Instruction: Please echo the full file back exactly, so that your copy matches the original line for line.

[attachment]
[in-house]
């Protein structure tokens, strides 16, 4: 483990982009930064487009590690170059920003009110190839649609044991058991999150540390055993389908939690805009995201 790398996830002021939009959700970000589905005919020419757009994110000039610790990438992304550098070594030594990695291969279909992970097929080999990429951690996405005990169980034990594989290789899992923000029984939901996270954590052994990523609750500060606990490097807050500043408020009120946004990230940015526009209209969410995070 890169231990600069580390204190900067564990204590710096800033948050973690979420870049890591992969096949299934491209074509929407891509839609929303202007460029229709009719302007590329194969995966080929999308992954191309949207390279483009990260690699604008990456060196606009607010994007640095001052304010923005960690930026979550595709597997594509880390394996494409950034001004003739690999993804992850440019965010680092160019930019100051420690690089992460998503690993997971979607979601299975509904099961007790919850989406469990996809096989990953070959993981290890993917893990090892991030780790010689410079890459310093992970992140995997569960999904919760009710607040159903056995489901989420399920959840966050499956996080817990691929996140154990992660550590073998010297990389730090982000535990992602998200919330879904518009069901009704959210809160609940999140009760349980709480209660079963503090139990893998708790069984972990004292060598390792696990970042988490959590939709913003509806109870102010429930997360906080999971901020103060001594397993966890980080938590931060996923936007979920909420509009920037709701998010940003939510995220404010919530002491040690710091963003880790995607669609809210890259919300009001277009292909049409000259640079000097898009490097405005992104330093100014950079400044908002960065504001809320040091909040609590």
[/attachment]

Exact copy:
[in-house]
């Protein structure tokens, strides 16, 4: 483990982009930064487009590690170059920003009110190839649609044991058991999150540390055993389908939690805009995201 790398996830002021939009959700970000589905005919020419757009994110000039610790990438992304550098070594030594990695291969279909992970097929080999990429951690996405005990169980034990594989290789899992923000029984939901996270954590052994990523609750500060606990490097807050500043408020009120946004990230940015526009209209969410995070 890169231990600069580390204190900067564990204590710096800033948050973690979420870049890591992969096949299934491209074509929407891509839609929303202007460029229709009719302007590329194969995966080929999308992954191309949207390279483009990260690699604008990456060196606009607010994007640095001052304010923005960690930026979550595709597997594509880390394996494409950034001004003739690999993804992850440019965010680092160019930019100051420690690089992460998503690993997971979607979601299975509904099961007790919850989406469990996809096989990953070959993981290890993917893990090892991030780790010689410079890459310093992970992140995997569960999904919760009710607040159903056995489901989420399920959840966050499956996080817990691929996140154990992660550590073998010297990389730090982000535990992602998200919330879904518009069901009704959210809160609940999140009760349980709480209660079963503090139990893998708790069984972990004292060598390792696990970042988490959590939709913003509806109870102010429930997360906080999971901020103060001594397993966890980080938590931060996923936007979920909420509009920037709701998010940003939510995220404010919530002491040690710091963003880790995607669609809210890259919300009001277009292909049409000259640079000097898009490097405005992104330093100014950079400044908002960065504001809320040091909040609590």